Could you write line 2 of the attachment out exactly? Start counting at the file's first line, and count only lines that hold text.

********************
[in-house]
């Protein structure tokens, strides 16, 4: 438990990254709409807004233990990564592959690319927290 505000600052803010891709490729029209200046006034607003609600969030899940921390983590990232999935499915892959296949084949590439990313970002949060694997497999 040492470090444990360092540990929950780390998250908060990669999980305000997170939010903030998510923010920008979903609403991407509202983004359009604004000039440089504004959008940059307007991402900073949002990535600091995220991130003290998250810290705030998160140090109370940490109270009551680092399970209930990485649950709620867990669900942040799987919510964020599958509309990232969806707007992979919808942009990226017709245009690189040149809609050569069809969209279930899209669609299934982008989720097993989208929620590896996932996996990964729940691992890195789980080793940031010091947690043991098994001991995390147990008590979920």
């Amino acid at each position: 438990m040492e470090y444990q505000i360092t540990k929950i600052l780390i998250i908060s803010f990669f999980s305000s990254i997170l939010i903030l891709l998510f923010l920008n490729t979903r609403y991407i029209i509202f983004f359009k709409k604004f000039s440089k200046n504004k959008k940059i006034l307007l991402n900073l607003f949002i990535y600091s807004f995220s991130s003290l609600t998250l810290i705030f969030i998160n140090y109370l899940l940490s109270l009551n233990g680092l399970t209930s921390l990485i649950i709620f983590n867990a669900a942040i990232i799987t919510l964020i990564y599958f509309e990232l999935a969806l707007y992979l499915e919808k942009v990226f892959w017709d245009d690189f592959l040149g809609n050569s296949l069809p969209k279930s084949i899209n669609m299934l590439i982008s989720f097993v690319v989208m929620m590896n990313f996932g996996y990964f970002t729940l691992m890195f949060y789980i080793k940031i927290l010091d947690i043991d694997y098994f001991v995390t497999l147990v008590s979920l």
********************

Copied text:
């Protein structure tokens, strides 16, 4: 438990990254709409807004233990990564592959690319927290 505000600052803010891709490729029209200046006034607003609600969030899940921390983590990232999935499915892959296949084949590439990313970002949060694997497999 040492470090444990360092540990929950780390998250908060990669999980305000997170939010903030998510923010920008979903609403991407509202983004359009604004000039440089504004959008940059307007991402900073949002990535600091995220991130003290998250810290705030998160140090109370940490109270009551680092399970209930990485649950709620867990669900942040799987919510964020599958509309990232969806707007992979919808942009990226017709245009690189040149809609050569069809969209279930899209669609299934982008989720097993989208929620590896996932996996990964729940691992890195789980080793940031010091947690043991098994001991995390147990008590979920």